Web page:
There are significant differences in yield depending on which herbicide and at which growth stage the herbicide is applied. In regard to the Yolo cultivar, the amount of yield reduction depends on the degree of spike injury and the number of spikes affected. Slight injury covering a high percentage of spikes has little effect on yield, while moderate or severe injury to one-third to one-half of spikes caused by 2,4-D and dicamba + MCPA can cause yield losses of up to 27%. Choice of herbicide can make a considerable difference in yield outcome: the bromoxynil treatment to Yolo, for instance, yielded 7,653 lb/ac versus 5,560 lb/ac with 2,4-D.

Several steps can be taken to reduce injury to wheat by postemergence herbicides:

  • Use the appropriate herbicide for the weed species present.

  • Apply phenoxy or benzoic + phenoxy herbicide combinations at the tillering growth stage to minimize injury.

  • Use lower- to mid-range label rates when weeds are small and grain growth stage is less than full tiller.

  • Dicamba, bromoxynil, or bromoxynil + MCPA present less risk to wheat when applied at the early (two-leaf) growth stage compared to 2, 4-D or dicamba + MCPA.

Through a properly integrated weed management system, risk of injury is reduced and wheat yield increased.

Return to top

Citations

Sensitivity of Winter Wheat Cultivars to Selected Herbicides
Renata Kieloch and Henryka Rola 2010. Journal of Plant Protection Research 50(1)
http://dx.doi.org/10.2478/v10045-010-0006-4

Postemergence herbicides and application time affect wheat yields

Jack P. Orr, Mick Canevari, Lee Jackson, Ray Wennig, Ryan Carner, Gail Nishimoto
Webmaster Email: wsuckow@ucanr.edu

Postemergence herbicides and application time affect wheat yields

Share using any of the popular social networks Share by sending an email Print article
Share using any of the popular social networks Share by sending an email Print article

Authors

Jack P. Orr, Sacramento County UCCE
Mick Canevari, San Joaquin County UCCE
Lee Jackson, Department of Agronomy and Range Science, UC Davis
Ray Wennig, Department of Agronomy and Range Science, UC Davis
Ryan Carner, Yuba City College, UC Davis
Gail Nishimoto, DANR Analytical Lab, UC Davis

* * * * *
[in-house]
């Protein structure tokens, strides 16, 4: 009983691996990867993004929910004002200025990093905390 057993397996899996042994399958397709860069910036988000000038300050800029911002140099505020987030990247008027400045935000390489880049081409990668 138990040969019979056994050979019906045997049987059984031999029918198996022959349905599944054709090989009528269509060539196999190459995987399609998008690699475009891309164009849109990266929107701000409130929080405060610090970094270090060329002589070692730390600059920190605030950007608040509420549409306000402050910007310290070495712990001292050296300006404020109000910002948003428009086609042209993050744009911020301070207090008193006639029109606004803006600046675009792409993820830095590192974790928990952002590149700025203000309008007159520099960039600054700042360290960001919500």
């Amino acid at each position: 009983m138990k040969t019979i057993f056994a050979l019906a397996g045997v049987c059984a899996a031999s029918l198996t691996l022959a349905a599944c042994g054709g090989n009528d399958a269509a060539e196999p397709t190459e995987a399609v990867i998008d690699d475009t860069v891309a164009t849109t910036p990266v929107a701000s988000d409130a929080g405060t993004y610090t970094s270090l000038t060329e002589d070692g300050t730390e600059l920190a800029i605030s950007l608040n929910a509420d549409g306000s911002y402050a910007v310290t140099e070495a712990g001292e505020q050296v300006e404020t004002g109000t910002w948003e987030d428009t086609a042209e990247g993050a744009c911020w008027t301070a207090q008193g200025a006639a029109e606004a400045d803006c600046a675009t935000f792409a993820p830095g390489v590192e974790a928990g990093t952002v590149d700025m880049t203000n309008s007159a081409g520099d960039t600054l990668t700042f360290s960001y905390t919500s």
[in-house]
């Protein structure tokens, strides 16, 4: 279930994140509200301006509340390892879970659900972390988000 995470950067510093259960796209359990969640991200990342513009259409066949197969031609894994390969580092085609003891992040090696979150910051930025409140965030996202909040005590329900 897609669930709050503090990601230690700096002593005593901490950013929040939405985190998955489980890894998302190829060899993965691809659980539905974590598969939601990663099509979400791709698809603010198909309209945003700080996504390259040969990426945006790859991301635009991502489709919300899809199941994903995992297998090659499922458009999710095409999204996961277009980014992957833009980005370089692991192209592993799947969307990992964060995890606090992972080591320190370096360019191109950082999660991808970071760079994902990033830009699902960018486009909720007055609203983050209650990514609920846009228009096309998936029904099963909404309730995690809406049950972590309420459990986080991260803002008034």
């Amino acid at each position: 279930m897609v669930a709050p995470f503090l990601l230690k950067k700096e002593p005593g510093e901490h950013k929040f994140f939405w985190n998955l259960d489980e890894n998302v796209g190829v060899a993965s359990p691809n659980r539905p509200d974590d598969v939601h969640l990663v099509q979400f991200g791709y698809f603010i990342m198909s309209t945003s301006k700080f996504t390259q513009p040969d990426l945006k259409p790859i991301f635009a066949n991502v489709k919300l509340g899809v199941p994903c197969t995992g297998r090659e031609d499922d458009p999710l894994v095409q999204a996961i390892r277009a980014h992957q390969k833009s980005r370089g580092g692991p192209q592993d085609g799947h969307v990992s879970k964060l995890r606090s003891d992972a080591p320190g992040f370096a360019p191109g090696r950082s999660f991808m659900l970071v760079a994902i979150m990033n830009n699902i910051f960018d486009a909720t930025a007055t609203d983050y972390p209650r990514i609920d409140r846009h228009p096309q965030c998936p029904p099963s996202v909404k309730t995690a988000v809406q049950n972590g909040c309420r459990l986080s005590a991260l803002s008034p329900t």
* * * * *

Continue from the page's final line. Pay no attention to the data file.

Publication Information

California Agriculture 50(4):32-36. https://doi.org/10.3733/ca.v050n04p32

Published July 01, 1996

PDF  |  Citation  |  Permissions  |  Cited by 1 article

Author Affiliations show

Abstract

Experiments conducted on wheat grown in the Sacramento and San Joaquin valleys found that two of the most critical factors in reducing plant injury are choice of postemergence herbicide and the growth stage at which the herbicide is applied. To minimize risk of wheat injury and to maximize yields, the optima! time to apply postemergence herbicides is at the tillering growth stage. The two-leaf stage is most sensitive to 2,4-D. Moderate or severe injury caused by 2,4-D and dicamba + MCPA on one-third to one-half of spikes can cause yield losses of up to 27%.

Full text

Wheat with slight to severe 2, 4-D injury, left to right.

Wheat is an important crop in California, grown on more than 500,000 acres in the Sacramento and San Joaquin valleys. Predominant cultivars in the Sacramento Valley are ‘Yolo’, ‘Anza’ and ‘Express’, while ‘Yecora Rojo’ is the main cultivar in the San Joaquin Valley. In past years, various fields have shown injury from postemergence applications of the phenoxy and benzoic herbicides, 2,4-D and dicamba, respectively, as well as MCPA combined dicamba. Grain heads and awns (beards) show various degrees of malformation, or epinasty, ranging from slight to severe. The cause of injury and its effect on grain yields are unclear.